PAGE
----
We have argued the inevitability of Fed-administered hyperinflation, prompted by a global slowdown and its negative impact on the ability to service and repay systemic debt. One of the most politically expedient avenues policy makers could take would be to inflate the debt away in real terms through coordinated currency devaluations against gold, the only monetize-able asset on most central bank balance sheets. To do so they would create new base money with which to purchase gold at pre-arranged fixed exchange prices, which would raise the general price levels in their currencies and across the world to levels that diminish the relative burden of debt repayment (while not sacrificing debt covenants). The odds of this occurring seem to have risen, judging by the gold prices.
In Japan, the European Union and Switzerland, where negative nominal interest rates have already been adopted, it was observed that demand for safes and cash increased. At the same time, we learn that negative rates have boosted demand for gold in Japan (sales of gold to Japanese consumers rose to 32.8 metric tonnes in 2015 from 17.9 tonnes a year earlier). According to Takahiro Ito, chief manager at Tanaka Kikinzoku Kogyo K.K.’s store in Tokyo’s Ginza shopping district, “Many customers are wagering that it’s better to turn their savings to gold as a safe asset rather than deposit money at banks that offer low interest rates."
For those who thought that the world's biggest company losing over $40 billion in market cap in an instant on disappointing Apple earnings, would have been sufficient to put a dent in US equity futures, we have some disappointing news: with just over 7 hours until the FOMC reveals its April statement, futures are practically unchanged, even though the Nasdaq appears set for an early bruising in the aftermath of what is becoming a disturbing quarter for tech companies. Instead of tech leading, however, the upside has once again come from the energy complex where moments ago WTI rose above $45 a barrel for the first time since November after yesterday's unexpected 1.07 million barrel API inventory drawdown.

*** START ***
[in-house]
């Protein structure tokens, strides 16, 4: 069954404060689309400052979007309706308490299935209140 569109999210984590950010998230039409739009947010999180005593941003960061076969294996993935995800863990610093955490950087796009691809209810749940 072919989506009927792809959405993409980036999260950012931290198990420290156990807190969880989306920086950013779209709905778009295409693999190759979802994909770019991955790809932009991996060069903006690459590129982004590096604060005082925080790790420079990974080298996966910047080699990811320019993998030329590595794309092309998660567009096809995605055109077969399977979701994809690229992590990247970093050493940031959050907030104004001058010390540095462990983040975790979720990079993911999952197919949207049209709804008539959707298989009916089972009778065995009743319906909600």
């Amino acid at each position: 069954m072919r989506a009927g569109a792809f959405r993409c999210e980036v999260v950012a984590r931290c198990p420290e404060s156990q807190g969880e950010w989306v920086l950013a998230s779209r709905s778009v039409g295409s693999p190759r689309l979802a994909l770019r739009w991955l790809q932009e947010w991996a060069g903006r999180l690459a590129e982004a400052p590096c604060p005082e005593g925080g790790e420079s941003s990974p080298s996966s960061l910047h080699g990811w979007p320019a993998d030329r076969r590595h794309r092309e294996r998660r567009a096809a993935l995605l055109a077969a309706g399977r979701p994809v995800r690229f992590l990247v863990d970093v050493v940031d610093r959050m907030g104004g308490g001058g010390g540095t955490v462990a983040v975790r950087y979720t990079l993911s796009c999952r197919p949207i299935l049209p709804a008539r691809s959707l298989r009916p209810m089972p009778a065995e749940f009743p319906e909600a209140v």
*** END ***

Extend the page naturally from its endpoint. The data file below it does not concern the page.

what until now was merely a terrible start to the year has turned absolutely brutal for Odey's European fund, which is now down nearly a third, or 31%, in the first four months of the year, wiping out almost half a decade of trading profits in his flagship hedge fund in less than four months. Is he ready to throw in the towel? Not even close: the billionaire who delights in fighting the Fed, is convinced he will have the last laugh: "The disconnect between travelling and arriving may be coming home to roost. It will make the retreat from Moscow appear painless."
Sterling fell 20% on BREXIT concerns and the euro fell 11% against gold. Canadian dollar fell 10%, Aussie dollar fell 9% & Swiss franc fell 12% against gold
While Forex banks, traders, and other institutions are being blamed for market rigging, the Swiss National Bank can publish reports about its own market rigging, but instead of being a scandal, it's economic data. That's because the vast majority don't understand how the Forex markets work. It's not insulting - it's a fact. Currently there are hundreds of pending litigation cases against a plethora of Forex banks, traders, and other institutions - but none against a central bank.